The Carpenters were an active partner with the 'Fair Contracting group', organized to create dissention and confusion among non-union minority firms and their employees, on job sites. Does this agreement mean that these actions will cease? They have indicated that minority firms will be exempt under this program –will they still be subjected to the master agreement, and who will represent non -union minority firms at the table when these agreements are being discussed. The Carpenters are just one union and the growing pressure of becoming a union state allows the other unions to exert more forceful pressure to unionize. A non-union minority firm will likely have difficulty surviving this type of pressure. Nothing about the way the unions currently work or have worked in the past indicate that this will be a long term commitment to minority owned firms. The current leadership of the Carpenters union may sincerely intend to keep their commitment, but what will happen when new leaders take over?
Will the Unions be looking for more opportunities for Minority firms and their workforce?
Oregon instead of being a state of choice will become a union state, if PLAs are adopted on all public works projects. Despite Oregon's unemployment statistics, in many statements about large public and private projects, (from stimulus projects, and bridge projects to University projects,) the unions continually state that they need to know the demands for the workforce so they can recruit people from other states. Where is the commitment to putting Oregonians back to work? Unions must support hiring from the non union workforce, where many unemployed Oregonians need the work.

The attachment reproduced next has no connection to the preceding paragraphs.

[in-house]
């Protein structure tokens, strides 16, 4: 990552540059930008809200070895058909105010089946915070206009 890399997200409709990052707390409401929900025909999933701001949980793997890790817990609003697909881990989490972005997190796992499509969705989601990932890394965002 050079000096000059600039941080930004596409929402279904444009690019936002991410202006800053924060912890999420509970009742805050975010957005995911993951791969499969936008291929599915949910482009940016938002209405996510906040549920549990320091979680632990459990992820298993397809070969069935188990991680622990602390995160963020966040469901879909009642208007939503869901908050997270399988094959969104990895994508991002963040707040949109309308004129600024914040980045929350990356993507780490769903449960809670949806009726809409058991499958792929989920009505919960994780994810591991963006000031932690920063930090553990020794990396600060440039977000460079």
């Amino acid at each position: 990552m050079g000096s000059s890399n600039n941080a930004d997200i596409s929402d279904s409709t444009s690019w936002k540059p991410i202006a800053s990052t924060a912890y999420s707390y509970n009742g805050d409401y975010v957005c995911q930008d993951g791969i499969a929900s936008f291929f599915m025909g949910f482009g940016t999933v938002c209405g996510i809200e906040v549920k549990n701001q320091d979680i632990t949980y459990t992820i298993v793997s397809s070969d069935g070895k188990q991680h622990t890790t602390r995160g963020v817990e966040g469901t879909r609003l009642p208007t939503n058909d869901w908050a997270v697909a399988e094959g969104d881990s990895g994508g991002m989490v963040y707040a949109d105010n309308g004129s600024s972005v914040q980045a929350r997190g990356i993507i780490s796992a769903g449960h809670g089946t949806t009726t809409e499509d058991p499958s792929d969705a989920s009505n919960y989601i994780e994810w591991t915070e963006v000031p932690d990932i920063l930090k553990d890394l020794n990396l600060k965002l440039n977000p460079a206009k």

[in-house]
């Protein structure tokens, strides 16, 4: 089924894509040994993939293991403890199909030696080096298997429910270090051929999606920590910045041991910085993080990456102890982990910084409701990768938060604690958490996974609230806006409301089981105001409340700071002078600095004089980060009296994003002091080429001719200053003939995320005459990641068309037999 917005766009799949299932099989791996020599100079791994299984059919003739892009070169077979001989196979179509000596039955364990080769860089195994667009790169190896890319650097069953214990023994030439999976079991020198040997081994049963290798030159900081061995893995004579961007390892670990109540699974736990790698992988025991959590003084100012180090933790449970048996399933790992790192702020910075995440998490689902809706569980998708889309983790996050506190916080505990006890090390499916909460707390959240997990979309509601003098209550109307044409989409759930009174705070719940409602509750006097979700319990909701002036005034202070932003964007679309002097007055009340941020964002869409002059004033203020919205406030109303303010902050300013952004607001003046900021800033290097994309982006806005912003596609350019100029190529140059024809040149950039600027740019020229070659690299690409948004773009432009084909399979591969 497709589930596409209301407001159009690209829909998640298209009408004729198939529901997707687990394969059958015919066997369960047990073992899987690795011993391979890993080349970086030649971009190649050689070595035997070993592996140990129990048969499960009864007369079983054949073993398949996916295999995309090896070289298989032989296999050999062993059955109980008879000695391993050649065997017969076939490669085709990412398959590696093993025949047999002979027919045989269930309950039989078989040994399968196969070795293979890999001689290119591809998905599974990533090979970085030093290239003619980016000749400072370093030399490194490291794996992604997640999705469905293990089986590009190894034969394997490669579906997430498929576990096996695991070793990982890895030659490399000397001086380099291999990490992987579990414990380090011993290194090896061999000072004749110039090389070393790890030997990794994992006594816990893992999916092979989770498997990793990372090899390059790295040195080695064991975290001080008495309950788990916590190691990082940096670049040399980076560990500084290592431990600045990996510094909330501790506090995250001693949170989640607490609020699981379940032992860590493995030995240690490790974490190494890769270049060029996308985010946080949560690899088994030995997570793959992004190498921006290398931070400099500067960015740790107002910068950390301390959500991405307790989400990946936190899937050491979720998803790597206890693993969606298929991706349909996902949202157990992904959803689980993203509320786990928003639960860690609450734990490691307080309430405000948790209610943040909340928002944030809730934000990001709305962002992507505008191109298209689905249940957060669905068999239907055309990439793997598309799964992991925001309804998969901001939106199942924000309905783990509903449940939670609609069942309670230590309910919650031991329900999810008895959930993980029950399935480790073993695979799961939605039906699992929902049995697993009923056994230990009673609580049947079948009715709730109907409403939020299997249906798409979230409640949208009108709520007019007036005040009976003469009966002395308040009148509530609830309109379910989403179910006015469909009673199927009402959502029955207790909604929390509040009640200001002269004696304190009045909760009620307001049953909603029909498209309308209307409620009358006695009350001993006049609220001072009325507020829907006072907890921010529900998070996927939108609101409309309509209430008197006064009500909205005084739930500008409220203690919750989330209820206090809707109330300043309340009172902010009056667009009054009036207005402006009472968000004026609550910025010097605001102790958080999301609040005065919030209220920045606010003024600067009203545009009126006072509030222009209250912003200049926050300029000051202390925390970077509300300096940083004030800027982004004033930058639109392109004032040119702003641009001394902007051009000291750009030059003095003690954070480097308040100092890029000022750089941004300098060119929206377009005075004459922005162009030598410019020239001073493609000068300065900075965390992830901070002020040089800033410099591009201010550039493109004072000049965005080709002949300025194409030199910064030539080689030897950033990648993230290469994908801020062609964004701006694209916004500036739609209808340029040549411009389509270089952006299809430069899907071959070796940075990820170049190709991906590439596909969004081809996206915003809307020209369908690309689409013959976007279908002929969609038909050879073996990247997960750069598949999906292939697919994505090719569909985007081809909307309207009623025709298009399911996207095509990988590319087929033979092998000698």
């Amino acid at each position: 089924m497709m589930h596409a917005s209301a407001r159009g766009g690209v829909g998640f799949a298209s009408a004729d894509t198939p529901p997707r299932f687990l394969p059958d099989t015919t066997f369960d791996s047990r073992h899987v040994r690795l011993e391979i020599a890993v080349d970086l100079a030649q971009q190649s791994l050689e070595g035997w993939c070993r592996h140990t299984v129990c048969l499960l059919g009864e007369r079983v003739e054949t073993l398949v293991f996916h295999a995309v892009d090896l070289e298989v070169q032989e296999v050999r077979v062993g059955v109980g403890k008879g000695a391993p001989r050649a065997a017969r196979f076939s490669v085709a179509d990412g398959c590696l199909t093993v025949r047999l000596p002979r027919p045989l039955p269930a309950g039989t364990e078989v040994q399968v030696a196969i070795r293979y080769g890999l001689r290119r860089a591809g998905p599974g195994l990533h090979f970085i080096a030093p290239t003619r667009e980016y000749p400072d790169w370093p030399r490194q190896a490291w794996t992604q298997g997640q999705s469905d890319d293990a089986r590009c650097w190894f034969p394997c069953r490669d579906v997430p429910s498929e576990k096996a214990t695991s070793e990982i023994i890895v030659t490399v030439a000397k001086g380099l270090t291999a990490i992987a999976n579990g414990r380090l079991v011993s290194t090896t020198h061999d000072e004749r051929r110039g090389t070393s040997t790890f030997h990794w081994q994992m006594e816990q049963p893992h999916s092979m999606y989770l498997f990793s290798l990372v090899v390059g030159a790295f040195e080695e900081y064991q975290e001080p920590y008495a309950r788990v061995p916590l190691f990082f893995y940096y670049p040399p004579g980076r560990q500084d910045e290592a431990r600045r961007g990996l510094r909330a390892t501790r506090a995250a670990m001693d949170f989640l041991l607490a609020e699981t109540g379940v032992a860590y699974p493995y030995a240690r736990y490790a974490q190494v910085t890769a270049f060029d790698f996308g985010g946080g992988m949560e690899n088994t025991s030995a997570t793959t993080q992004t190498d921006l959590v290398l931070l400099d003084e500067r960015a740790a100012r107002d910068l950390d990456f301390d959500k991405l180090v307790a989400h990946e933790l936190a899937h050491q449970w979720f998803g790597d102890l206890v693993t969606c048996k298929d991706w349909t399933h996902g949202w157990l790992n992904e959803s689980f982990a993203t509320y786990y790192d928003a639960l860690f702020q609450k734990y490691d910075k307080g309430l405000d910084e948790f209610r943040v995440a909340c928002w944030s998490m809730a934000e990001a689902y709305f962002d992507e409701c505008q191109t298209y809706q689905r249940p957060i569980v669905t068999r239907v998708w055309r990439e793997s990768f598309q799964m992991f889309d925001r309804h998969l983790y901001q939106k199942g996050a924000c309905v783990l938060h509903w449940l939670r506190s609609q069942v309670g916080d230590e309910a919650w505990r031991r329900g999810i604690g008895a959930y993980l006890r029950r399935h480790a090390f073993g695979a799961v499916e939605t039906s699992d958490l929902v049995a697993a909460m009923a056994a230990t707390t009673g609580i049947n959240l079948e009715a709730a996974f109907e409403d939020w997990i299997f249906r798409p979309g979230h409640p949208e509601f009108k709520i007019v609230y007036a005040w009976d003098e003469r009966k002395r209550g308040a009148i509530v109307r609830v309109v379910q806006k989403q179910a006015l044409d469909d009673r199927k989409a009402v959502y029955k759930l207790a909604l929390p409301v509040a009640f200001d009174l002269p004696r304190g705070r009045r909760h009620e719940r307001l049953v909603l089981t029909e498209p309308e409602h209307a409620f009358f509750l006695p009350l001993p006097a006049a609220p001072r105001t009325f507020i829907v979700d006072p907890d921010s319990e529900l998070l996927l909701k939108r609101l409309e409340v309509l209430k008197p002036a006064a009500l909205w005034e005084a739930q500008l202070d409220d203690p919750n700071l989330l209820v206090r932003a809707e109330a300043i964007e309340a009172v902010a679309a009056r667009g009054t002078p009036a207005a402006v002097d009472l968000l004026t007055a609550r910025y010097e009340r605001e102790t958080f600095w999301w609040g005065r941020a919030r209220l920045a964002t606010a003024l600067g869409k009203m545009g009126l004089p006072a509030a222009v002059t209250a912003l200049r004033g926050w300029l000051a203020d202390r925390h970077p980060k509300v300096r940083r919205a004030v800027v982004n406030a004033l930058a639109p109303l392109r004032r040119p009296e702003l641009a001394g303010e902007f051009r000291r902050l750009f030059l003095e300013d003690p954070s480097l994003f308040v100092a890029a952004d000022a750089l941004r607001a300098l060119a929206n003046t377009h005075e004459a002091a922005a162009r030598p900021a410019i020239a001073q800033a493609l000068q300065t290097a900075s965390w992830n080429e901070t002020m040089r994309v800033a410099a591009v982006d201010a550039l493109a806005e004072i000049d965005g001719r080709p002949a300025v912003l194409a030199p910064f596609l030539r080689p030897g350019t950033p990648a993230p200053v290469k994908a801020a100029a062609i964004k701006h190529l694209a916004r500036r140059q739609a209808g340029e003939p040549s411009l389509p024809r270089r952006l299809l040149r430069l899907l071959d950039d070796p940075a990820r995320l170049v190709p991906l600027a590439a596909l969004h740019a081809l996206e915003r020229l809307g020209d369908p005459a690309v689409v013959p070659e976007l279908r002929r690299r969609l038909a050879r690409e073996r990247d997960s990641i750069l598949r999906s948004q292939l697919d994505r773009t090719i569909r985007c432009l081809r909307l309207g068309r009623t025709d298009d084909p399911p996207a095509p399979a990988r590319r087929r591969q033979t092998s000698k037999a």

Some unions request PLA Agreements that only allow individuals who sign up to be under the purview of the union to work on these projects, though these projects are also partially supported by the public's dollars, public land and public employee planning processes.
Union membership works well for a lot of individual businesses and others are members for convenience and the growth opportunity it provides, I think that they all would tell you that because they are minority and union they receive a different set of benefits, or market recovery opportunities or other as it relates to optional decisions made by the union.
NAMC Oregon is not a proponent of either union or non-union, What we are a proponent of is choice. We strongly believe our choices should not be removed.
NAMC Oregon hosted a Public Forum discussion in January on this topic, and we plan to do more in the future. While we are not equipped to handle long-term systemic individual issues we would like to continue to be an integral part of the discussion